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Bortolo Belotti (26 August 1877 – 24 July 1944) was an Italian politician of the first half of 20th century.
Born in Zogno, son of a wealthy family, he studied law at the University of Pavia and then became a lawyer. In 1907, he joined the Italian Liberal Party and in 1913 he was elected to the Chamber of Deputies for the constituency of his native Val Brembana. In 1919, he was re-elected to the lower house as undersecretary of Economy and was then named minister of Minister of Industry and Commerce in the first Bonomi Cabinet. Belotti took this post for about seven months and after the collapse of the government, he resigned from his post like all the ministers of the Cabinet.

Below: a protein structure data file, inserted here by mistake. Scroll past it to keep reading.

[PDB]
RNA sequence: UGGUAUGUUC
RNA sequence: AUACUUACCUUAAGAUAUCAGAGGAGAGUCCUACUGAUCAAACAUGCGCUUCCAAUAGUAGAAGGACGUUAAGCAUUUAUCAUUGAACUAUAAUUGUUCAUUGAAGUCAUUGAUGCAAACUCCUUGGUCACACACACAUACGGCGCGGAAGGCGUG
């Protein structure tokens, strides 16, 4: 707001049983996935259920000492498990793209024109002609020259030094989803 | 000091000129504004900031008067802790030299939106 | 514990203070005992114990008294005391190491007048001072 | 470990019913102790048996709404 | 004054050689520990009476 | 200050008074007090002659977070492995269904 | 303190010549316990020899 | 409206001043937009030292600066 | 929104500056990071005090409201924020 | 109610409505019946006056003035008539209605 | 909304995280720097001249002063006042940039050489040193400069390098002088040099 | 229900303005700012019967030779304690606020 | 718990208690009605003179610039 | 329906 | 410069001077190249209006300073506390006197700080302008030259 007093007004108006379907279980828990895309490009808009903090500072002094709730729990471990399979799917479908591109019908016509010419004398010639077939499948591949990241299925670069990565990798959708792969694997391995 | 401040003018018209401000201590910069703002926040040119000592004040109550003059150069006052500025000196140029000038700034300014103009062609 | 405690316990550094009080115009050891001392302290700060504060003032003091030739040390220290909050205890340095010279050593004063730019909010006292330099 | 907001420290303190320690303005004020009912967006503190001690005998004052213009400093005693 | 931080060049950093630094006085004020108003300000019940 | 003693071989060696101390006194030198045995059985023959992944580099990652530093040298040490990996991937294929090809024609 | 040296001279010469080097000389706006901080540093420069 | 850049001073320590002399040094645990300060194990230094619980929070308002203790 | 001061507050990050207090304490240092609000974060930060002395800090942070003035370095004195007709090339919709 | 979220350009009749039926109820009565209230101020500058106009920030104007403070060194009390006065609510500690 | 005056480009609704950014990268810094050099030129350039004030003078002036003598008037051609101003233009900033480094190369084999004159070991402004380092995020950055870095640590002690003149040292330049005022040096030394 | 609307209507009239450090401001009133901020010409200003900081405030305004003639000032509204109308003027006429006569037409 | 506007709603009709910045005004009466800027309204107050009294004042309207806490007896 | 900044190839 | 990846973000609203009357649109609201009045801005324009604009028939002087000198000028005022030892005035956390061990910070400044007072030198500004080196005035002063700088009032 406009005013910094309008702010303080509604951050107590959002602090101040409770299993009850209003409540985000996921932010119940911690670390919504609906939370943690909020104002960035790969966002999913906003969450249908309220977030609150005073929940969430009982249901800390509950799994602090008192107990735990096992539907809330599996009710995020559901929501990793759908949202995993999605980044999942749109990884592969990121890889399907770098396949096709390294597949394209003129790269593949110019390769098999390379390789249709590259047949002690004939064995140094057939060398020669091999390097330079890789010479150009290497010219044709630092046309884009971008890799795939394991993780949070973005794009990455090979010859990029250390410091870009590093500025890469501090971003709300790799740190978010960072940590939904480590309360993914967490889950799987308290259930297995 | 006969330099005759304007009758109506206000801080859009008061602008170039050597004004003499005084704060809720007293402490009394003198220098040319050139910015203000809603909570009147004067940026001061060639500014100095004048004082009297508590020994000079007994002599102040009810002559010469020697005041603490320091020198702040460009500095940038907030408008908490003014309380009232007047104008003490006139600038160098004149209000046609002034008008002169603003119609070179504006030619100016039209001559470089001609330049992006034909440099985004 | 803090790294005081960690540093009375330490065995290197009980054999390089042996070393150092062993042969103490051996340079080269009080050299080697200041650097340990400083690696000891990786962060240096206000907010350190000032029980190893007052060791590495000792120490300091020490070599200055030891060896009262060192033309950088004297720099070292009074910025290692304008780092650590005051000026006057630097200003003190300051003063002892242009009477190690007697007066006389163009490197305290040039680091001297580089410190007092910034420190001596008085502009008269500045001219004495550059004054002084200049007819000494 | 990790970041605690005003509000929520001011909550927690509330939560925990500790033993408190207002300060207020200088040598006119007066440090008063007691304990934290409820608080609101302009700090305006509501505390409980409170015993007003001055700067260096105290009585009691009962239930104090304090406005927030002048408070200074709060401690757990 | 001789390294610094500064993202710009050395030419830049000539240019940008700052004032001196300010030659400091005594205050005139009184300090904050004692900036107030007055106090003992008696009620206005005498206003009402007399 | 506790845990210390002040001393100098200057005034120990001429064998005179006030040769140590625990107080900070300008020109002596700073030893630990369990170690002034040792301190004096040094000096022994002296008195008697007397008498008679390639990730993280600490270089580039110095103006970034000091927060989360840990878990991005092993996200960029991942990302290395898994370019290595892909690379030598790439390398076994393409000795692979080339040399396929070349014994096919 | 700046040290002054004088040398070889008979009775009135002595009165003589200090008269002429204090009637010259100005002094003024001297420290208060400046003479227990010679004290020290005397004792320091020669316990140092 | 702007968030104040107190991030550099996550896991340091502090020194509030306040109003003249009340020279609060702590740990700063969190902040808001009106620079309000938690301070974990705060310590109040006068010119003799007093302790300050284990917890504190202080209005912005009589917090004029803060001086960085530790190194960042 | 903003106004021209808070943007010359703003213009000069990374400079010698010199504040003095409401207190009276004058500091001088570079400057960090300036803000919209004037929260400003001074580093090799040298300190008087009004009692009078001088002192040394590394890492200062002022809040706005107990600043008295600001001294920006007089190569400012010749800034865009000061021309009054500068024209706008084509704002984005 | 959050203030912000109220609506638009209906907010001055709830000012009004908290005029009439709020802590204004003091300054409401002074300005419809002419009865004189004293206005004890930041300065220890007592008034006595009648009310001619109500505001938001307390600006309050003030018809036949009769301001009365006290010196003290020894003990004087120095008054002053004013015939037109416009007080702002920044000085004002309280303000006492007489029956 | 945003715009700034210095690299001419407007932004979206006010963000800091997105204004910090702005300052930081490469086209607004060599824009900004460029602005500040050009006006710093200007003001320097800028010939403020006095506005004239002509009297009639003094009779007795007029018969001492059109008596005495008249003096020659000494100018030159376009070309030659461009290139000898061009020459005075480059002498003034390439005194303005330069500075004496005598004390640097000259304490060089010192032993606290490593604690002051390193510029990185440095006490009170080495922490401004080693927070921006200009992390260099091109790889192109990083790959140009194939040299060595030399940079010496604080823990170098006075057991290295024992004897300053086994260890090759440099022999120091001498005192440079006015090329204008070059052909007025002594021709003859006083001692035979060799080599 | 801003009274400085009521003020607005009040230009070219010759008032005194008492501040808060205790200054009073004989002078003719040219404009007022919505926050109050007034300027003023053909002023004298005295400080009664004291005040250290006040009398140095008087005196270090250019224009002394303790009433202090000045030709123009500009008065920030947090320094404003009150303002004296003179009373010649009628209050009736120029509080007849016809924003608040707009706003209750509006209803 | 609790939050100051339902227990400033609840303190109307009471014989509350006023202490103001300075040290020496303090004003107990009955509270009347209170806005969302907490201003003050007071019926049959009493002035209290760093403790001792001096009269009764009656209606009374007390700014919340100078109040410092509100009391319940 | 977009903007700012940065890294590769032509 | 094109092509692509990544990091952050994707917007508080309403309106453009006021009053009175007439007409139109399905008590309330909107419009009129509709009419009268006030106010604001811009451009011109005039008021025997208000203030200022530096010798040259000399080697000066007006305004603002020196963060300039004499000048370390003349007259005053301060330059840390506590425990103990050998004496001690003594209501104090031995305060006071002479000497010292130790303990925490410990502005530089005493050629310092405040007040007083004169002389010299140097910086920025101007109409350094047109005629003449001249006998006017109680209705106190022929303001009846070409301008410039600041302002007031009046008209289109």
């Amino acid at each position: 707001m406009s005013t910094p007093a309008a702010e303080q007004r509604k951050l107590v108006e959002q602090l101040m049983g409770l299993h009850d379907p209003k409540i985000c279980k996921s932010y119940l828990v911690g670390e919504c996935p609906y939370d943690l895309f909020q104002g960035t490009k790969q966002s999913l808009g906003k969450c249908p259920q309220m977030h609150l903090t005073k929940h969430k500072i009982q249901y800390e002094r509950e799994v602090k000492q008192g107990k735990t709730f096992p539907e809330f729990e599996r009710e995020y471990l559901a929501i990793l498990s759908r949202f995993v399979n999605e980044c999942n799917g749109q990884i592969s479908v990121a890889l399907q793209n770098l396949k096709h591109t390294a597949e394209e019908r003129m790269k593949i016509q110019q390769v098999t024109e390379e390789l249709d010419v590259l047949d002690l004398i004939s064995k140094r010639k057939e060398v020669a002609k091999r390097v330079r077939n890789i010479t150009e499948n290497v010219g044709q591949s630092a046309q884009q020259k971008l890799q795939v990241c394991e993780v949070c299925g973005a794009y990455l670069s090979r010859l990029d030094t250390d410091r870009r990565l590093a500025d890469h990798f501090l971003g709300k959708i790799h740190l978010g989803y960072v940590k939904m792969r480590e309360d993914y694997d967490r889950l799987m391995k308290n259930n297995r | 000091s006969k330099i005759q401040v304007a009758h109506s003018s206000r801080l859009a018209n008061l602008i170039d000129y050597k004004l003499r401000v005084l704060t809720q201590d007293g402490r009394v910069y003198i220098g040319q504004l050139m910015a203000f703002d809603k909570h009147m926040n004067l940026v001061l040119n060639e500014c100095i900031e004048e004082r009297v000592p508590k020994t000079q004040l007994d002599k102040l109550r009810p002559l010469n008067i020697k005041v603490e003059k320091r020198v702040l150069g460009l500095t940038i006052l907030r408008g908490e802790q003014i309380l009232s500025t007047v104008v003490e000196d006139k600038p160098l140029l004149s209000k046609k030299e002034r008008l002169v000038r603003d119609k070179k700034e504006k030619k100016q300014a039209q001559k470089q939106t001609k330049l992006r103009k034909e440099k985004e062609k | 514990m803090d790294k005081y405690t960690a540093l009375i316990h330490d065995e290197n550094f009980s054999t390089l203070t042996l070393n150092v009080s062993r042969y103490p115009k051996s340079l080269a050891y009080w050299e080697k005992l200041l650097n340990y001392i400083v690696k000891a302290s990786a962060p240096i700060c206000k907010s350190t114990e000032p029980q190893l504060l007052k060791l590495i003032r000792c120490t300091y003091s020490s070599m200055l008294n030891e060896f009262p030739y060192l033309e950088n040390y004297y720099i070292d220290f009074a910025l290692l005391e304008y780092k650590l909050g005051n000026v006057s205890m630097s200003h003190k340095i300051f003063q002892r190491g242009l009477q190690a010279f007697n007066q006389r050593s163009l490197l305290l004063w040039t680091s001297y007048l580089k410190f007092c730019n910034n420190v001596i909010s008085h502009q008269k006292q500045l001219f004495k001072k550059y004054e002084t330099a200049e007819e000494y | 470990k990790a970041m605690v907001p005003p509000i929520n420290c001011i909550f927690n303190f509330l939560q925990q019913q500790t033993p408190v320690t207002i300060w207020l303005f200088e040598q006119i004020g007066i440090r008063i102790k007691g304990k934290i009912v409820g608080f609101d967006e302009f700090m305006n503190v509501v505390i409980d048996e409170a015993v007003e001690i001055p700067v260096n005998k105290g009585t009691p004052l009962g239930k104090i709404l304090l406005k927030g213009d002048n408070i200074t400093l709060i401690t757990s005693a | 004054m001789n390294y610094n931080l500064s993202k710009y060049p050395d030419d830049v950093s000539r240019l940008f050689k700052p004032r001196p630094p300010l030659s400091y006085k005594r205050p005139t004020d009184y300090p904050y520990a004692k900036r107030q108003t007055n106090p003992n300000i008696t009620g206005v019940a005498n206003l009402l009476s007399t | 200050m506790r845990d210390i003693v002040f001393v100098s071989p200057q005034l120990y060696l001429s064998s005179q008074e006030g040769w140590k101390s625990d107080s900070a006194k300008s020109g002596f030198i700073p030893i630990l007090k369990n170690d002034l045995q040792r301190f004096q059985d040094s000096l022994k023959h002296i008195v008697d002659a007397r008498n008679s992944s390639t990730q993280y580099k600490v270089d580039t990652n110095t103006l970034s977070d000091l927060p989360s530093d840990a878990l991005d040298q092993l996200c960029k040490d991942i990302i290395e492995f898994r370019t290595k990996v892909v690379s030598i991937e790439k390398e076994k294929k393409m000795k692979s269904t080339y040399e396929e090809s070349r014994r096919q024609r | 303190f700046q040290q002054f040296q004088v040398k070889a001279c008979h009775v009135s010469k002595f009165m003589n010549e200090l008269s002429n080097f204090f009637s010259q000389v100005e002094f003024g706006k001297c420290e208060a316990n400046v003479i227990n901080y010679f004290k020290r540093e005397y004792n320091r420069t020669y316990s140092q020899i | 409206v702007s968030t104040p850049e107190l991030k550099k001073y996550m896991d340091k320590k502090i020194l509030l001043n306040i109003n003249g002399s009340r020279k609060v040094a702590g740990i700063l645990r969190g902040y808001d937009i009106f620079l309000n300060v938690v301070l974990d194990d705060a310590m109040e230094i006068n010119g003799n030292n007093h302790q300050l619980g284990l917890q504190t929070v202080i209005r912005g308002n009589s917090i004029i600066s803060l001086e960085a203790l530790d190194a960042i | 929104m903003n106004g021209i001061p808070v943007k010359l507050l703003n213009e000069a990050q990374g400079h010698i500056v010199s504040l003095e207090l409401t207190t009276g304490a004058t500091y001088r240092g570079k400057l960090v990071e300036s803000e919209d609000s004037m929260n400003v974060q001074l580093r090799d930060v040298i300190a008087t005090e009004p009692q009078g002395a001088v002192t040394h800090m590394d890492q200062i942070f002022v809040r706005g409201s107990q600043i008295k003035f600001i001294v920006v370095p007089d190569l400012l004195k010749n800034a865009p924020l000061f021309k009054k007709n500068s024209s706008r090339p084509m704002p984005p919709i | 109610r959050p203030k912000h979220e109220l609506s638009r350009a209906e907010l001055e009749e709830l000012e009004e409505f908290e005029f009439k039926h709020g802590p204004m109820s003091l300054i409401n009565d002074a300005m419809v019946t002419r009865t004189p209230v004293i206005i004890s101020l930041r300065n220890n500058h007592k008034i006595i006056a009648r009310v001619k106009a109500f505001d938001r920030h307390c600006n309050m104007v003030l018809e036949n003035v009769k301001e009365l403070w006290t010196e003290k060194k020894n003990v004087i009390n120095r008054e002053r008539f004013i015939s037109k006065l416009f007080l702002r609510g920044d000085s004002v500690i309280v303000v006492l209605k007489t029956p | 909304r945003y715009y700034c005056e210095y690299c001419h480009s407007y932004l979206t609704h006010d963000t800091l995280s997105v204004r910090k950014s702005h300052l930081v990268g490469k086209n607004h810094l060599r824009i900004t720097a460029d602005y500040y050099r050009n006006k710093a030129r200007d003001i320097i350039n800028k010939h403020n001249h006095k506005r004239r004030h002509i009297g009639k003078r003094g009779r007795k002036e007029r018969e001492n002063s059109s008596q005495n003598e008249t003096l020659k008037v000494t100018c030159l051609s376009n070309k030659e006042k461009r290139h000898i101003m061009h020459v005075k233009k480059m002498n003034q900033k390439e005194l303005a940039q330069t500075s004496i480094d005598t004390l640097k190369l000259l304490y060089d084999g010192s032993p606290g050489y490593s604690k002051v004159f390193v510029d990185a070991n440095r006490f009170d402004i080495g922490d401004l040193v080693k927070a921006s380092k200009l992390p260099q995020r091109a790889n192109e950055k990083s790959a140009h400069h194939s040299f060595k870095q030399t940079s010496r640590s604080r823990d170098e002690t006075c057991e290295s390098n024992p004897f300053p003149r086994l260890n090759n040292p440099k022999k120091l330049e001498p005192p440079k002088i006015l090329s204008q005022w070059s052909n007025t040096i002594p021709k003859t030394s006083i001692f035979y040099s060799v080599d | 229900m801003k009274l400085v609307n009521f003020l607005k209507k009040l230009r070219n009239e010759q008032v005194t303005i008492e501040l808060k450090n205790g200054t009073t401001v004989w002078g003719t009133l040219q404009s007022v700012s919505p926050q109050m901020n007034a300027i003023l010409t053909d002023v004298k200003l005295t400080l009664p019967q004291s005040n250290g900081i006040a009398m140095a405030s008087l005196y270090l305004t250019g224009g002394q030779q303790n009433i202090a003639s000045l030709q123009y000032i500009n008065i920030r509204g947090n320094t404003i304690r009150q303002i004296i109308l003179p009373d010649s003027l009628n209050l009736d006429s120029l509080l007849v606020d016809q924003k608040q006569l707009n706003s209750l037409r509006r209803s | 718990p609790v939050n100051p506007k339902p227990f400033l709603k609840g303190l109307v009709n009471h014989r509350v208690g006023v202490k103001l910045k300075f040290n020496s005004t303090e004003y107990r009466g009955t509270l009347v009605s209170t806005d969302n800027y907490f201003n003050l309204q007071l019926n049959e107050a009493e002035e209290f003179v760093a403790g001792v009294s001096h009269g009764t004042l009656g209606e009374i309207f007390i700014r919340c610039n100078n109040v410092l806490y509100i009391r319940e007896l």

After the March on Rome, Belotti briefly supported Benito Mussolini because, like many Italians, he believed in Mussolini the strong man was the only person able to defeat the socialists. From 1923, Belotti opposed fascism and didn't participate in the election of 1924 because his party, the Liberal Party, supported the fascists.
In 1930, he was arrested for 20 days for his anti-fascist activities and then deported for some months to Cava dei Tirreni. After that Belotti retired from politics but in 1943 he was forced to flee to Switzerland in order to escape from the Italian Social Republic. He died in exile in 1944.